Paris, not London. And literature, itself

I thought this would be a light blogging day, but there is just too much going on.

Pascale Casanova has a "big argument" book called The World Republic of Letters that was reviewed in The Nation by William Deresiewicz in December. There seem to be two prongs to her argument. One has to do with situating literature withing the world-system:

Casanova's work amounts to a radical remapping of global literary space--which means, first of all, the recognition that there is a global literary space. Her insights build on world systems theory, the idea, developed by Fernand Braudel and Immanuel Wallerstein, that the capitalist economy that has emerged since about 1500 must be understood as a single global system of interlinked national economies. Some of these economies belong to the ruling "core," others to the dependent "periphery," but none can coherently be studied as a discrete entity. Casanova, a scholar at the Center for Research in Arts and Language in Paris, argues, convincingly, that an analogous literary system, a "world republic of letters," has gradually taken shape since around the same time. In her analysis, a core group of nations--France, England and the founders of other "major" European literatures--having built up large reserves of "literary capital" over the past several centuries, control the means of cultural legitimation for the countries of the global literary periphery--a region that, as in the capitalist world system, has grown ever larger over the past two centuries with, first, the rise of European nationalism and, second, decolonization, as nations without previous literary standing, and writers from those nations, have sought international validation. And the capital of the world republic of letters, the place to which even other countries of the core must look for ultimate consecration and the global reputation it brings, is Paris.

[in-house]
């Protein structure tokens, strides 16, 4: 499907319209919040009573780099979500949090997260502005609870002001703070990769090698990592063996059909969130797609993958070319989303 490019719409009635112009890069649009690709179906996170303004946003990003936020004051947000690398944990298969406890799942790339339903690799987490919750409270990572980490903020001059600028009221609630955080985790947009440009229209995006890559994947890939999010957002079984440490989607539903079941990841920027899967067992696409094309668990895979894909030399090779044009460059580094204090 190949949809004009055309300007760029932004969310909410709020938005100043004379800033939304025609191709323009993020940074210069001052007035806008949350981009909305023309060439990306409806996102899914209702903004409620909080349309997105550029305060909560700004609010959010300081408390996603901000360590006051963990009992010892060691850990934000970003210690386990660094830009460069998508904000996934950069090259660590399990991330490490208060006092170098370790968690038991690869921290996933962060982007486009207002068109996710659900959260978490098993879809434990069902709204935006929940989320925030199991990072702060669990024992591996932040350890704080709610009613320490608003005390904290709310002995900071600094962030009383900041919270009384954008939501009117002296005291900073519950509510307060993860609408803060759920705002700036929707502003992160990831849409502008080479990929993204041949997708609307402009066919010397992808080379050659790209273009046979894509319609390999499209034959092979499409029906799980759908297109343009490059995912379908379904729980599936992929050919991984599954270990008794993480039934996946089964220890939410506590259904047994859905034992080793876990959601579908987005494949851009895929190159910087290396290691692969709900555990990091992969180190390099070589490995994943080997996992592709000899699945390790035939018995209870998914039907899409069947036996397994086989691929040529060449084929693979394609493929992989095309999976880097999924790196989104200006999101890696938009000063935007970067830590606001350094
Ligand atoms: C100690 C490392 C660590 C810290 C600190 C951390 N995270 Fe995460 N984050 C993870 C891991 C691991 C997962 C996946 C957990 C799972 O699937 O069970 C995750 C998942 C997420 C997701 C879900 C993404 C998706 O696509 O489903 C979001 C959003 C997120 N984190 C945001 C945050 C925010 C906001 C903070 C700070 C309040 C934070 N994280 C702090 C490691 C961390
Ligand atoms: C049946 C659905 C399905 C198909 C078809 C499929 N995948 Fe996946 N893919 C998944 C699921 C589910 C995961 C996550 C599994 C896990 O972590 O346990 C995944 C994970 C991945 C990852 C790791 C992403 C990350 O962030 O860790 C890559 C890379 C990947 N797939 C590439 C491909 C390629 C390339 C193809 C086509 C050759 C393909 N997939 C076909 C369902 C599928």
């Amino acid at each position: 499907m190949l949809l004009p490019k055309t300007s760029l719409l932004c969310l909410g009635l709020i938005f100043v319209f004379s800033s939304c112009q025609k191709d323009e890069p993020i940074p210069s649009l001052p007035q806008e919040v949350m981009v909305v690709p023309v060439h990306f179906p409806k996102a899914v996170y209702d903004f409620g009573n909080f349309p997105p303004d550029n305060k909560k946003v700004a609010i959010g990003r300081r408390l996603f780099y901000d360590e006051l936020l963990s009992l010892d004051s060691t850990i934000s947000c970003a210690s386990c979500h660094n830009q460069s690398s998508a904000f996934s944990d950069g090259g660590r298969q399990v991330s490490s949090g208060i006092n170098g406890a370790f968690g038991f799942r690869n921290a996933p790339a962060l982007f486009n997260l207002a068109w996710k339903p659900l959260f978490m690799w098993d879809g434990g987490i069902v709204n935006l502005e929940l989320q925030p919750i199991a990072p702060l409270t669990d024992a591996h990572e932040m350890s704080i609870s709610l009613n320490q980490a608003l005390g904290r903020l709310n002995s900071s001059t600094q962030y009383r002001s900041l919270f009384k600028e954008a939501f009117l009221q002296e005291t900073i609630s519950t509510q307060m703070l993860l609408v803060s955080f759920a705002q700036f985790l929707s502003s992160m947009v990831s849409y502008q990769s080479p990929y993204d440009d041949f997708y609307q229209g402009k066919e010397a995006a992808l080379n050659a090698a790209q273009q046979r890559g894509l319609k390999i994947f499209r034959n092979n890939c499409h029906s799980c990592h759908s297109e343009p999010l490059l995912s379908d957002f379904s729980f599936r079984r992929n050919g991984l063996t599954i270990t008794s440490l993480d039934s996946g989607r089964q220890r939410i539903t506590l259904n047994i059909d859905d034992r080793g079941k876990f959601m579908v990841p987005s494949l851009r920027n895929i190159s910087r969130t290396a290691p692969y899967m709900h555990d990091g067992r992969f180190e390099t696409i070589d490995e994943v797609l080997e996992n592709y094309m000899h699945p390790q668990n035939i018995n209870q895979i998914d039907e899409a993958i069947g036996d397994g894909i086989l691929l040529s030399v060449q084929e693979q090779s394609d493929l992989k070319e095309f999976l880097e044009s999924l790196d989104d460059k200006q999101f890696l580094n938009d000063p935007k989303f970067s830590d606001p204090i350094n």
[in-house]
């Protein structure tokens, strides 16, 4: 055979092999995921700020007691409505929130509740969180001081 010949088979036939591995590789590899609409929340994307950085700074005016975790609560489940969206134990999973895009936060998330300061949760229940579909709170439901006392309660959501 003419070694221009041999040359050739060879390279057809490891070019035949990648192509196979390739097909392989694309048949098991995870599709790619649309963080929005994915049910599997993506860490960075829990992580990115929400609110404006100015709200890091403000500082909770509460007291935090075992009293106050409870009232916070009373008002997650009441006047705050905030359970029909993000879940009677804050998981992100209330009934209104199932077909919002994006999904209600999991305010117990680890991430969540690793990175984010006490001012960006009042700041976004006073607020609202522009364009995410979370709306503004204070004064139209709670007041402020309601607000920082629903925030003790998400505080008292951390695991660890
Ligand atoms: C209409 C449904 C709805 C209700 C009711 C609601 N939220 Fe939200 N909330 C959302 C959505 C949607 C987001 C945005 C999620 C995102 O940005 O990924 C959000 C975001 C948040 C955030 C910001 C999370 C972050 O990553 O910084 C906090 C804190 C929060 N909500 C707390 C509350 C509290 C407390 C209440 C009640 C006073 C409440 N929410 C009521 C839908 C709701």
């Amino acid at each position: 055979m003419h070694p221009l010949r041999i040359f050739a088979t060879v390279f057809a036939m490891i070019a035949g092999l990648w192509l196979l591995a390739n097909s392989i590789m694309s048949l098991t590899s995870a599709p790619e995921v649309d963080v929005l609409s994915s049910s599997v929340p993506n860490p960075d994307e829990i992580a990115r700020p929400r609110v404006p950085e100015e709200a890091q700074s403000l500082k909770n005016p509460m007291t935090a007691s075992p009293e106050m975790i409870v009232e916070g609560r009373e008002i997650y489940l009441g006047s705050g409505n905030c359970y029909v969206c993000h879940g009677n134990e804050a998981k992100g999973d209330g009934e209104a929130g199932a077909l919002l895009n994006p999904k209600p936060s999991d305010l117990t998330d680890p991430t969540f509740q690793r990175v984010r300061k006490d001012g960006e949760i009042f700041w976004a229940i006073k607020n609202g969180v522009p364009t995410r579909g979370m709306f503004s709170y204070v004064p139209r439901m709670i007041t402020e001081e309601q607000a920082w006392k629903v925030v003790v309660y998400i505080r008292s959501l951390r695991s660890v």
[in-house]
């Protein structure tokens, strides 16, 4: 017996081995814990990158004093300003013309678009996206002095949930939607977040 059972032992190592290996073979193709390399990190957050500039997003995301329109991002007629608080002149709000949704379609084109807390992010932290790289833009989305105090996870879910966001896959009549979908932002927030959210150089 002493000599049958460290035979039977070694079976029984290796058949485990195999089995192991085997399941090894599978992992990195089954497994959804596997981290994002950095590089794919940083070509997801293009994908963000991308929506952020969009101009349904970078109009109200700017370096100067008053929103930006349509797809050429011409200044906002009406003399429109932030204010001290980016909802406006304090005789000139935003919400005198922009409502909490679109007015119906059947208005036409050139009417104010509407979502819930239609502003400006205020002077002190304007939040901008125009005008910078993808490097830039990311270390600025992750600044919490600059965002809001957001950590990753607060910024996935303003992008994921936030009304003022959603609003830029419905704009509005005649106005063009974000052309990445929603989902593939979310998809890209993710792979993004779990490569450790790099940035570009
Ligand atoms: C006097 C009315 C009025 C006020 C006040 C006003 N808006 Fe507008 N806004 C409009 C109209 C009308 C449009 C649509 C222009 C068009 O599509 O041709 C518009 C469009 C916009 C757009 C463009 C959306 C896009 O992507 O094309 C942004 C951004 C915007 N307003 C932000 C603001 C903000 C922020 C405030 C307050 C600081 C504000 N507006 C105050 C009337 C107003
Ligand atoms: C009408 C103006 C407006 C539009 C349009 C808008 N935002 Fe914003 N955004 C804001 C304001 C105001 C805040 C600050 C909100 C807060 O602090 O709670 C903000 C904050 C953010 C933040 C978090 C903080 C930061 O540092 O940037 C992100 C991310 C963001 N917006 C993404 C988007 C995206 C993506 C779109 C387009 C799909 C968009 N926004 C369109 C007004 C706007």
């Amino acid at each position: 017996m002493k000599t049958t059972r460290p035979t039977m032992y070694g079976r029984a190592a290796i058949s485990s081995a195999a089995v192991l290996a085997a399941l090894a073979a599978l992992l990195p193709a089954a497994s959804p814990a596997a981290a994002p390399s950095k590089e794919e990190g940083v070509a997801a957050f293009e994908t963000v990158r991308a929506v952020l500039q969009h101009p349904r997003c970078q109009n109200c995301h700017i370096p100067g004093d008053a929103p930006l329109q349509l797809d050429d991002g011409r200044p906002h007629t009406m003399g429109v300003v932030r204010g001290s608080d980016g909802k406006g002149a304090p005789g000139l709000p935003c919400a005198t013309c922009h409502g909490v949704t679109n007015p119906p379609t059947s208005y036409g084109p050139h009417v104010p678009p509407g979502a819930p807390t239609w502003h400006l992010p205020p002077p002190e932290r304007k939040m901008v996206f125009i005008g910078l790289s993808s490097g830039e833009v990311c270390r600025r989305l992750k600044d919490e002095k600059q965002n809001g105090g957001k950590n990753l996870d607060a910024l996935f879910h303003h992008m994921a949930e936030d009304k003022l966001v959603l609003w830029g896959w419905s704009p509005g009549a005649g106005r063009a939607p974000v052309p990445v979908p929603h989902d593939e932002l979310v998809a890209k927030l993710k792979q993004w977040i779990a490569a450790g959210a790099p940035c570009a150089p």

The surprise being, of course, Paris. Most of us English lit. types think of it as London...

The other prong of her argument is about the autonomy of literature, its separatenes from social history. She is rebelling against historicism.

Whatever the terms under which it was conducted, however, it was this rivalry among national literatures that led to the creation of an international literary space. Indeed, it led, one might say, to the creation of literature itself--literature as an autonomous realm--for it was, paradoxically, through this same struggle that literary values were asserted independently of national political and moral agendas. By constituting a transnational sphere in which literature could be judged on its own terms, this rivalry enabled writers to appeal beyond their national publics, with their invariably conservative values. It made possible, in other words, the creation of an avant-garde. (And it is because of its unique hospitality to the avant-garde that Paris has endured as the world's literary center.) Here is where Casanova parts company with the historicism that has swept literary studies over the past two decades. Rather than tying literary phenomena to underlying social and political developments, she charts an autonomous history for literature itself. The world republic of letters is governed by its own rules, keeps time by its own historical clock, partitions the world according to its own map and features its own economics, its own inequalities and its own forms of violence.

Aha. I wonder what Dan Green will think of all this.

I may or may not end up agreeing with all of Casanova's claims, but from this review I have a feeling it's something I'll really enjoy reading.